It should be noted that, in accordance with one embodiment, one or more of the contract kiosks 140 may be in communication with a server or controller different from computer 110. For example, a contract server may be operable to store information about available and/or purchased contracts, authorize a contract kiosk 140 to sell a contract to a player, authorize a contract kiosk 140 to provide a benefit to a player, receive data from a casino employee regarding a contract, etc. In such an embodiment, computer 110 may communicate with contract kiosks 140 via the contract server. Of course, in other embodiments that include a contract kiosk, computer 110 may still communicate with contract kiosks 140 directly (e.g., in addition to, or in lieu of, communicating with the contract server).

Communication between the devices 130, 140 and the computer 110, among the devices 130, and among the devices 140 may be direct or indirect, such as over the Internet through a Web site maintained by computer on a remote server or over an on-line data network including commercial on-line service providers, bulletin board systems and the like. In yet other embodiments, the gaming devices 130 and/or the contract kiosks 140 may communicate with one another and/or the computer 110 over RF, cable TV, satellite links and the like.

Some, but not all, possible communication networks that may comprise the network or be otherwise part of the system 100 include: a local area network (LAN), a wide area network (WAN), the Internet, a telephone line, a cable line, a radio channel, an optical communications line, and a satellite communications link. Possible communications protocols that may be part of the system include: Ethernet (or IEEE 802.3), SAP, ATP, Bluetooth®, and TCP/IP. Communication may be encrypted to ensure privacy and prevent fraud in any of a variety of ways well known in the art.

A variety of communications protocols may be part of the system 100 or another system operable to facilitate the embodiments described herein, including but not limited to: Ethernet (or IEEE 802.3), SAP, SAS™, SuperSAS™, ATP, Bluetooth®, and TCP/IP. Further, in some embodiments, various communications protocols endorsed by the Gaming Standards Association of Fremont, Calif., may be utilized, such as (i) the Gaming Device Standard (GDS), which may facilitate communication between a gaming device and various component devices and/or peripheral devices (e.g., printers, bill acceptors, etc.), (ii) the Best of Breed (BOB) standard, which may facilitate communication between a gaming device and various servers related to play of one or more gaming devices (e.g., servers that assist in providing accounting, player tracking, ticket-in/ticket-out and progressive jackpot functionality), and/or (iii) the System-to-System (S2S) standard, which may facilitate communication between game-related servers and/or casino property management servers (e.g., a hotel server comprising one or more databases that store information about booking and reservations). Communication may be encrypted to ensure privacy and prevent fraud in any of a variety of ways well known in the art.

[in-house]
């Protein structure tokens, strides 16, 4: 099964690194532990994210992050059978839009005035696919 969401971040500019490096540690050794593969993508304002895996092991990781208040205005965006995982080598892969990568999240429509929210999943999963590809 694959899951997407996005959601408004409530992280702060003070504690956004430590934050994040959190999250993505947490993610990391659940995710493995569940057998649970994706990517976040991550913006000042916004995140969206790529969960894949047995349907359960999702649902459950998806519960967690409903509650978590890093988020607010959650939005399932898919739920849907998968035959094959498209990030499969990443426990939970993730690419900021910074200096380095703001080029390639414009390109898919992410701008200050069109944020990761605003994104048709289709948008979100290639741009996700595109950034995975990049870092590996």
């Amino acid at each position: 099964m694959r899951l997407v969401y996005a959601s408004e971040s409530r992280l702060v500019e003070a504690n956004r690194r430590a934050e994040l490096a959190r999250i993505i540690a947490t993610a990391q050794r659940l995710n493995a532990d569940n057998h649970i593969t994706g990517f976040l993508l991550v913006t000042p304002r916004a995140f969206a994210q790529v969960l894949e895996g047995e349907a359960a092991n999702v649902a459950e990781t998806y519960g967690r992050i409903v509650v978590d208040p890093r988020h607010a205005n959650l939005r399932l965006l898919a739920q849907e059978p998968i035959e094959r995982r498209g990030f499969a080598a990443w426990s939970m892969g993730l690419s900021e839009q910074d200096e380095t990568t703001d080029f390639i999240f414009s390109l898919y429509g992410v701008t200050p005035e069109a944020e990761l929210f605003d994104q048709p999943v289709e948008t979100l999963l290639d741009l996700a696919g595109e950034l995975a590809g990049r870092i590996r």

In some embodiments, a computer 110 may not be necessary and/or preferred. For example, one or more embodiments may be practiced on a stand-alone gaming device 130, a gaming device 130 in communication only with one or more other gaming devices 130, and/or a gaming device 130 in communication with one or more contract kiosks 140 (i.e., without a computer 110). In such embodiments, any functions described as performed by the computer 110 or data described as stored on the computer 110 may instead be performed by or stored on one or more gaming devices 130 and/or by one or more contract kiosks 140.

In some embodiments, the contract kiosks 140 may not be necessary and/or preferred. For example, one or more embodiments may be practiced on a stand-alone gaming device 130, a gaming device 130 in communication only with one or more other gaming devices 130, and/or a gaming device 130 in communication with computer 110 (i.e. without any contract kiosk 140). In such embodiments, any functions described as performed by a kiosk 140 or data described as stored on a kiosk 140 may instead be performed by or stored on one or more gaming devices 130 and/or by computer 110.

In one or more embodiments, system 100 may include additional devices, such as one or more casino personnel devices, one or more additional servers (e.g., a contract server, as described above, a hotel reservation server, and/or an inventory management server). One or more point-of-sale terminals associated with one or more merchants may also be included in system 100.